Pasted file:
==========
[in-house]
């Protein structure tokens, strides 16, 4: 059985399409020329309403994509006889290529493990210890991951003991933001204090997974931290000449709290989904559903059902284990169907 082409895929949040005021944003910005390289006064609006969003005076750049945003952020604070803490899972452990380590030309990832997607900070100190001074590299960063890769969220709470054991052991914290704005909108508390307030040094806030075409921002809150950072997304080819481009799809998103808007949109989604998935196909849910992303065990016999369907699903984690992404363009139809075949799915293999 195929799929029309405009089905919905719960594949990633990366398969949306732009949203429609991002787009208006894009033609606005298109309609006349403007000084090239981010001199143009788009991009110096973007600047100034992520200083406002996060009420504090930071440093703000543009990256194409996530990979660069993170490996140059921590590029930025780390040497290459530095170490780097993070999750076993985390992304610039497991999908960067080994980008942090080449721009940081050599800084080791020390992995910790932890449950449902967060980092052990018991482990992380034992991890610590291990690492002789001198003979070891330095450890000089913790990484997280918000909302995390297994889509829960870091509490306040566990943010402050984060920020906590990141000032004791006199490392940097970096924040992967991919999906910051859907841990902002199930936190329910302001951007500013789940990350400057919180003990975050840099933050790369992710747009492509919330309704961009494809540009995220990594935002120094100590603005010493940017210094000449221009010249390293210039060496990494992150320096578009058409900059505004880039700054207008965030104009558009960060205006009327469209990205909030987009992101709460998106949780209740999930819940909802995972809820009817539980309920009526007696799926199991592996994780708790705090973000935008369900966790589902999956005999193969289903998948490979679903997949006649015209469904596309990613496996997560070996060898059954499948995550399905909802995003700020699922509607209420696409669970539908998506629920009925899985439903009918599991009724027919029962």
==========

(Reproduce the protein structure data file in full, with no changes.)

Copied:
[in-house]
């Protein structure tokens, strides 16, 4: 059985399409020329309403994509006889290529493990210890991951003991933001204090997974931290000449709290989904559903059902284990169907 082409895929949040005021944003910005390289006064609006969003005076750049945003952020604070803490899972452990380590030309990832997607900070100190001074590299960063890769969220709470054991052991914290704005909108508390307030040094806030075409921002809150950072997304080819481009799809998103808007949109989604998935196909849910992303065990016999369907699903984690992404363009139809075949799915293999 195929799929029309405009089905919905719960594949990633990366398969949306732009949203429609991002787009208006894009033609606005298109309609006349403007000084090239981010001199143009788009991009110096973007600047100034992520200083406002996060009420504090930071440093703000543009990256194409996530990979660069993170490996140059921590590029930025780390040497290459530095170490780097993070999750076993985390992304610039497991999908960067080994980008942090080449721009940081050599800084080791020390992995910790932890449950449902967060980092052990018991482990992380034992991890610590291990690492002789001198003979070891330095450890000089913790990484997280918000909302995390297994889509829960870091509490306040566990943010402050984060920020906590990141000032004791006199490392940097970096924040992967991919999906910051859907841990902002199930936190329910302001951007500013789940990350400057919180003990975050840099933050790369992710747009492509919330309704961009494809540009995220990594935002120094100590603005010493940017210094000449221009010249390293210039060496990494992150320096578009058409900059505004880039700054207008965030104009558009960060205006009327469209990205909030987009992101709460998106949780209740999930819940909802995972809820009817539980309920009526007696799926199991592996994780708790705090973000935008369900966790589902999956005999193969289903998948490979679903997949006649015209469904596309990613496996997560070996060898059954499948995550399905909802995003700020699922509607209420696409669970539908998506629920009925899985439903009918599991009724027919029962």